April 7, 2021

Beerateinu Opokhmel -- Pickle beer when you're pickled

Opokhmel gose-style beer from Beerateinu:
Brewed with cucumbers, garlic, dill and salt.

(Photo: Mike Horton)

"This isn't a gimmick; it's a real beer," I keep telling myself.  

Another offering from Beerateinu -- the  Jerusalem Beer Center -- is called Opokhmel, the Russian word for a hangover cure.  Since a traditional Russian cure for hangovers is drinking pickle brine, Beerateinu partner and brewing maestro Shmuel (Shmultz) Naky has fashioned this beer with barley and rye malts, puffed wheat, cucumbers, garlic, dill and salt.  You can't make this stuff up. 

Shmultz's recipe produces a gose-style beer (a lightly sour and salty wheat beer pronounced go-seh) with hardly any bitterness (only 3 International Bitterness Units) or hop character (a small amount of Magnum hops are used) and only 3.5% alcohol.  The beer is brewed at the Hatch Brewery in Jerusalem. 

Pickle brine beer has been around for about five years in the U.S.  From what I've read, most people hearing about it for the first time react with an "Ugh!" -- but then are happily surprised when they taste it.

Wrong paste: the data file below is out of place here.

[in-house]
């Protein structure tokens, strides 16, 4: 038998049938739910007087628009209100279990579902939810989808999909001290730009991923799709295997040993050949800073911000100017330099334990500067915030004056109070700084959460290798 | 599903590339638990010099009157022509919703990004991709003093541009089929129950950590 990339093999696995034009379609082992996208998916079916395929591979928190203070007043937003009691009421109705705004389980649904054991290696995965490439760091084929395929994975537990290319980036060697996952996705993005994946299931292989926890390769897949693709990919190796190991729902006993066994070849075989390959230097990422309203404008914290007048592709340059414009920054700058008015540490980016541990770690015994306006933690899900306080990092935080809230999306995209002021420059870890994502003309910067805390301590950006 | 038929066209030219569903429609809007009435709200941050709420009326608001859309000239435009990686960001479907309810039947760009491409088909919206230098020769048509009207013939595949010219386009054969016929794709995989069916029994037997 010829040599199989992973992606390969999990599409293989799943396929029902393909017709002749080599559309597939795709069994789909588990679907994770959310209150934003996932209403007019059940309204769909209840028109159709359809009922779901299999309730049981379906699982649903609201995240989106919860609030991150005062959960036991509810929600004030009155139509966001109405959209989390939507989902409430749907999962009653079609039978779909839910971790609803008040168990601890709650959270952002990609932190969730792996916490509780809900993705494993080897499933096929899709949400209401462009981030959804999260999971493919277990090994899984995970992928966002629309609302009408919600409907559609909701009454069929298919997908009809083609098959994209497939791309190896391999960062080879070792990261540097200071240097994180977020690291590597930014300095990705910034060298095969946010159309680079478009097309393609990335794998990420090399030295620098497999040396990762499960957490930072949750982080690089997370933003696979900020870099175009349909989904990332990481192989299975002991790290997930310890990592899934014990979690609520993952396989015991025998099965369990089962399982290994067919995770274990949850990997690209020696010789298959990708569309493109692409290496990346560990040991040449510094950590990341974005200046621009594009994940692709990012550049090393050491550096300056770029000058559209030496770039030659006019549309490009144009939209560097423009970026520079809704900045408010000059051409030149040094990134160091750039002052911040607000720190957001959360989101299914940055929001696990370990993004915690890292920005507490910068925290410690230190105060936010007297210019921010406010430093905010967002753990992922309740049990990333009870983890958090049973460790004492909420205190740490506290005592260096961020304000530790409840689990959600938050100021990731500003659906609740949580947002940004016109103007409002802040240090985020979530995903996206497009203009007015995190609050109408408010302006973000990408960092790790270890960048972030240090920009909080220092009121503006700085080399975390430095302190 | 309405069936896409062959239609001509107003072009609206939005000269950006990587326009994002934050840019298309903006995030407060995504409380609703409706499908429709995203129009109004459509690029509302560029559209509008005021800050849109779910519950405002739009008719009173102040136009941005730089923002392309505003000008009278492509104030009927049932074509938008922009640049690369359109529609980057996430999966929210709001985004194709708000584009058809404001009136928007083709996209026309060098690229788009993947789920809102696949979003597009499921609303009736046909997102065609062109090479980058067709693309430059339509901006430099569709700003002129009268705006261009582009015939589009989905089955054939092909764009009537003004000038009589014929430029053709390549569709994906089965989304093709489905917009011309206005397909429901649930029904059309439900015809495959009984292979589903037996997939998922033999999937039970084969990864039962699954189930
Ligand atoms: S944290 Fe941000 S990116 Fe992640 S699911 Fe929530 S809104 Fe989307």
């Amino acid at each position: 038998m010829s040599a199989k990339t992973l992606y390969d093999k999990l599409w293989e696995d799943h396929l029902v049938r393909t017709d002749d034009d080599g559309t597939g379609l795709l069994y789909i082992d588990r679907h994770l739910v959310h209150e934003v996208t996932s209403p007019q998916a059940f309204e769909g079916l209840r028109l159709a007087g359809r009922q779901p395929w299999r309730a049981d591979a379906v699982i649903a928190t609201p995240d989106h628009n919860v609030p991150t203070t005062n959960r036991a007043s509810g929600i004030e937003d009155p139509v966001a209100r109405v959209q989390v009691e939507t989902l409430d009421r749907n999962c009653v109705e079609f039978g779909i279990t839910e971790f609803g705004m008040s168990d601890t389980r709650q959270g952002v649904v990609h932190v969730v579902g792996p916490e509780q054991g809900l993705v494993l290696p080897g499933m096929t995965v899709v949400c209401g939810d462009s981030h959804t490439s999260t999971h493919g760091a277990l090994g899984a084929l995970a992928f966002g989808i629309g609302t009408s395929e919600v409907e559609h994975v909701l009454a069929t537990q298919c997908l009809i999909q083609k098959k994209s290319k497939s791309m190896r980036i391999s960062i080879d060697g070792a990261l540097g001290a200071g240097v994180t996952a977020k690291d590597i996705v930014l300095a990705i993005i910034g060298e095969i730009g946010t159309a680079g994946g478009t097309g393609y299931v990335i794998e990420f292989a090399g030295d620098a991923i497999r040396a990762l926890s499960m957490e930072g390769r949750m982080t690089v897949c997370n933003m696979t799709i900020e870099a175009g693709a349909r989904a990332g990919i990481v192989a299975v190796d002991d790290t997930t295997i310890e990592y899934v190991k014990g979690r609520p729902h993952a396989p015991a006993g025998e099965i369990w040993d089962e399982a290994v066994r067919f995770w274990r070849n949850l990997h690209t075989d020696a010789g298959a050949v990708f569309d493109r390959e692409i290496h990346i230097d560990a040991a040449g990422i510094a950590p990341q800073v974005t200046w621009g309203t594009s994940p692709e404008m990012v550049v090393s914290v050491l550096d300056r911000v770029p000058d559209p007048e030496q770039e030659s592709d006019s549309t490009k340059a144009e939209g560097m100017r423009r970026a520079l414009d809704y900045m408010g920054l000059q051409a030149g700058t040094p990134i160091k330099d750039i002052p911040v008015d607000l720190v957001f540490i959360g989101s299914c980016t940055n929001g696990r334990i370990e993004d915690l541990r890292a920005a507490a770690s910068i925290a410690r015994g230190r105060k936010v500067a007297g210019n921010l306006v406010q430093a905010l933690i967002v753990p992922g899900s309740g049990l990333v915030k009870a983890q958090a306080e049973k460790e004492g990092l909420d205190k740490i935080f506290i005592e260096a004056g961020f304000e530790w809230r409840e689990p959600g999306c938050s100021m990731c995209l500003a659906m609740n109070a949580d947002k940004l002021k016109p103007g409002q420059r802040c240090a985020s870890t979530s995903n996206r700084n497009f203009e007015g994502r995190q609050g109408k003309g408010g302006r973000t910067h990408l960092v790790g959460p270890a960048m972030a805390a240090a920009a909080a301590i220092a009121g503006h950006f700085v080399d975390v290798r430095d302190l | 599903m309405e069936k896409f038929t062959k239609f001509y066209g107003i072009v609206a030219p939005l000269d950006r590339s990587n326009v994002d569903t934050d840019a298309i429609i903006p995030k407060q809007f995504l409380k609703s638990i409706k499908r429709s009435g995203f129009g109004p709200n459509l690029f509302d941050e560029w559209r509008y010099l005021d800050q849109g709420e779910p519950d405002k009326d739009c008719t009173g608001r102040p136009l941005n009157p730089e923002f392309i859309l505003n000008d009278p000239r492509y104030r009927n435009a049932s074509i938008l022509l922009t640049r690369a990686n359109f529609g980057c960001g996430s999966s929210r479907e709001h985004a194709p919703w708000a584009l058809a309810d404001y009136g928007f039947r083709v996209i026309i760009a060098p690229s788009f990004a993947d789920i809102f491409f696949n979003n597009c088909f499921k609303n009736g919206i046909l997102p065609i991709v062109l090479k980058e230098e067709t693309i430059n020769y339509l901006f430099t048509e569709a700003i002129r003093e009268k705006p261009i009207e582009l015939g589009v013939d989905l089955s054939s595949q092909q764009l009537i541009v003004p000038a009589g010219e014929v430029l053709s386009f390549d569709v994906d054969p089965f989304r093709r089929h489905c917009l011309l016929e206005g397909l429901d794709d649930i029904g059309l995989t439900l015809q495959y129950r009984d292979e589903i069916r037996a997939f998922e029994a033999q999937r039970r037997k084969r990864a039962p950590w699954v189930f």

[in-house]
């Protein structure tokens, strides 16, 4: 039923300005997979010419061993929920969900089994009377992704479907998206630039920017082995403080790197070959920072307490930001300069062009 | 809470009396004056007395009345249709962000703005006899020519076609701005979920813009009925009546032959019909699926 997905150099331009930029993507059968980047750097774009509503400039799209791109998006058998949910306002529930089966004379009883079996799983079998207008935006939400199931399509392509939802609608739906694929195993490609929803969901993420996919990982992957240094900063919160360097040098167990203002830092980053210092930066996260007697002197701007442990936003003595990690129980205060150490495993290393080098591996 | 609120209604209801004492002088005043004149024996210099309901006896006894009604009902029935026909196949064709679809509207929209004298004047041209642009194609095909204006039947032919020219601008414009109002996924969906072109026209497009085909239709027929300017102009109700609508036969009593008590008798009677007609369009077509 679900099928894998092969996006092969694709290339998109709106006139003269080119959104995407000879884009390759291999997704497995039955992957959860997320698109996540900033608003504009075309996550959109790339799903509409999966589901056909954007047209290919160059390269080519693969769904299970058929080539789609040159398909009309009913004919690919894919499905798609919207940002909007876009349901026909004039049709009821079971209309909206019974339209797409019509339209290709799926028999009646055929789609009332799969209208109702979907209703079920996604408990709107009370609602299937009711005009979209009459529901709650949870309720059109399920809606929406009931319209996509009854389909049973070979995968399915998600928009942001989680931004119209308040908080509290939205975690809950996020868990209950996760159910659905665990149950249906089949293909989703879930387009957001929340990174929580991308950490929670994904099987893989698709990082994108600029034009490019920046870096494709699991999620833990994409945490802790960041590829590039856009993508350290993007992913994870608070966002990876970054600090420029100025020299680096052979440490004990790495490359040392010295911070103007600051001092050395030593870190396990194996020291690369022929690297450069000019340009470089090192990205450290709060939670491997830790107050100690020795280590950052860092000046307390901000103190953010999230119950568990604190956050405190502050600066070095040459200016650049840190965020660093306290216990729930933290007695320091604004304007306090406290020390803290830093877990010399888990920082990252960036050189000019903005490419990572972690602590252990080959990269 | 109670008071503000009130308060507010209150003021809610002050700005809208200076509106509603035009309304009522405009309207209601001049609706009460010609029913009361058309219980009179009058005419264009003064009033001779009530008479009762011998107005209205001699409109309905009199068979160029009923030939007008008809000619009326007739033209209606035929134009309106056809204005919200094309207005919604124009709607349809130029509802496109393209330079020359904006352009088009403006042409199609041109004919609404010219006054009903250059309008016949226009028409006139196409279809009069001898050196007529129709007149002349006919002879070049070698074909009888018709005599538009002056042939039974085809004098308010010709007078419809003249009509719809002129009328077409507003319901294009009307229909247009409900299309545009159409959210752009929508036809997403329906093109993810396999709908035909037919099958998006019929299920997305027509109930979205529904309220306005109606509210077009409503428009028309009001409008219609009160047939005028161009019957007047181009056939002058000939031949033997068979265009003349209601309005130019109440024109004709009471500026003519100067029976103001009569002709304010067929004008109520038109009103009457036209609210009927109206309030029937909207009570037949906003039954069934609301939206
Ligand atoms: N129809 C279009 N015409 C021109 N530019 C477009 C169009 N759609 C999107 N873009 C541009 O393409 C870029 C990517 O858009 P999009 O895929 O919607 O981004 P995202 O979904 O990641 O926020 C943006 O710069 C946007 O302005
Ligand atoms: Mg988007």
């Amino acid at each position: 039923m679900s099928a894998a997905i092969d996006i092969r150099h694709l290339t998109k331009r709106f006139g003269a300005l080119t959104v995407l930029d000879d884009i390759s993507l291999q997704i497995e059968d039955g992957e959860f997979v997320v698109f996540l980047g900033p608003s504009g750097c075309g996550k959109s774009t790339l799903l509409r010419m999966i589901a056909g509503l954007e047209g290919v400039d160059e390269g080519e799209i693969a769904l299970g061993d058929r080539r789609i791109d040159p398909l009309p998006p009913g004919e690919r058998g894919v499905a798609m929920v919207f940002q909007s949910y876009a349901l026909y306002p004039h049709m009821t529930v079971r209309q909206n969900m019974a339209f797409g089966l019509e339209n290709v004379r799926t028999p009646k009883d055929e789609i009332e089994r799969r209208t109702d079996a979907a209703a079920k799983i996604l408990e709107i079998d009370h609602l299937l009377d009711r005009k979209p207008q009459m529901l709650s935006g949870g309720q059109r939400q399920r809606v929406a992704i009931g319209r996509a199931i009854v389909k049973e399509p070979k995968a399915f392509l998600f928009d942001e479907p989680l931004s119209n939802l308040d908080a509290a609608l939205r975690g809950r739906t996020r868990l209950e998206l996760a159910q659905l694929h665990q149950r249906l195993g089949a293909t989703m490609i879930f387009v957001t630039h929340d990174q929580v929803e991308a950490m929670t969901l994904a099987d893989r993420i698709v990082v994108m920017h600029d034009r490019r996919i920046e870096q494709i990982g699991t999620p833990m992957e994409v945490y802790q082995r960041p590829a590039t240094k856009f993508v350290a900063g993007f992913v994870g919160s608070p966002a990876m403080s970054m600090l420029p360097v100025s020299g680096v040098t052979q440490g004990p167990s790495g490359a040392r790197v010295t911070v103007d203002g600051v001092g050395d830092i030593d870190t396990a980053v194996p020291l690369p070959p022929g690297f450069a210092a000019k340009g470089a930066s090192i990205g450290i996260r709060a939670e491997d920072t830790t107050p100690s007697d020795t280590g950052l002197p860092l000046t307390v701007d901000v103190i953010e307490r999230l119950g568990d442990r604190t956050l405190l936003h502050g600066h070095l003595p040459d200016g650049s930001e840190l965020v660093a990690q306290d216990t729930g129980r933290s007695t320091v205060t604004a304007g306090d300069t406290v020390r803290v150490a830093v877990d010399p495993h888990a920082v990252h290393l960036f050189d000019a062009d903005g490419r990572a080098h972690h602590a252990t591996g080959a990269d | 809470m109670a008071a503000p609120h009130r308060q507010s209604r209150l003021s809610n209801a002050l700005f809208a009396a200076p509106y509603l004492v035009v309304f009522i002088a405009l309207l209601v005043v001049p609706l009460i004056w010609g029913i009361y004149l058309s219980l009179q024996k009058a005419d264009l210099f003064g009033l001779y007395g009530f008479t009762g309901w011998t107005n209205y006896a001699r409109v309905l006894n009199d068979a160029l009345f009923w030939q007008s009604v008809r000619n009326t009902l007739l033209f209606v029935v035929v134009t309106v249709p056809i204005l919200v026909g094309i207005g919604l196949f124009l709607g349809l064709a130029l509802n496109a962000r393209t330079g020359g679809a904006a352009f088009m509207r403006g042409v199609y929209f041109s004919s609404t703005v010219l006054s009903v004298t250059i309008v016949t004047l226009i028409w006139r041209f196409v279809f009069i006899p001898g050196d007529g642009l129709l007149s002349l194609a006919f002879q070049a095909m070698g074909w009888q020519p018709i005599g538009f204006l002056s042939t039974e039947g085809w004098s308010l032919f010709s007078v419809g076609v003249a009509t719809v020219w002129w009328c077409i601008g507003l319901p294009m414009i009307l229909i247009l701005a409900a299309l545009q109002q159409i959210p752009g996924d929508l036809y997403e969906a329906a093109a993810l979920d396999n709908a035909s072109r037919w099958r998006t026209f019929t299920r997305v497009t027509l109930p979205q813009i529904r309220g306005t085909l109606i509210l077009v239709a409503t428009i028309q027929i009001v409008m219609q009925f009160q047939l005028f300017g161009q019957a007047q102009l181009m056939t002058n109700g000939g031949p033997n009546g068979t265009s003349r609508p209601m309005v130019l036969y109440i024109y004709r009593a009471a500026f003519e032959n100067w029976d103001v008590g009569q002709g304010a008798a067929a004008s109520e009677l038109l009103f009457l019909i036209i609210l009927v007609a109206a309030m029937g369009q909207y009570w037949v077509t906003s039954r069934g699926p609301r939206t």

Opokhmel is a hangover cure in Russian,
meant for following scenes like the one
depicted on the label!  

Will I be the same?

Appearance-wise, Opokhmel is a slightly hazy pale amber color with lively carbonation but a thin head.  The aroma of pickles in brine was certainly there, but also some fresh cucumber, a very gentle scent but still recognizable.  The taste is lightly sour with flavors of cucumber, garlic and pickle spice.  No bitterness, no sweetness, but a little salty.  The mouthfeel is crisp and fizzy, slightly astringent.  

The way we bought pickles
back in the Bronx!
Growing up in the Bronx, where we picked our pickles from a big pickle barrel on East 174th Street, I think I know my pickles.  The taste of Opokhmel that came to my mind was what we called "half-sours," where the cucumbers are not fully pickled.  

As for the salty pickle brine in the beer, I had my usual disagreement with IBAV photographer and fellow taster Mike Horton.  Mike, who prefers his beer without extraneous flavors, stated: "I give it full marks for the incredible process where the cucumbers and the beer fermented together.  But I wasn't able to drink it!"

I say, if we enjoy eating salty snacks with beer (because the flavors complement each other), why can't the salt flavor already be in the beer?  Maybe this is the secret behind pickle beer's popularity.

Whether it will cure your hangover, how should I know?     

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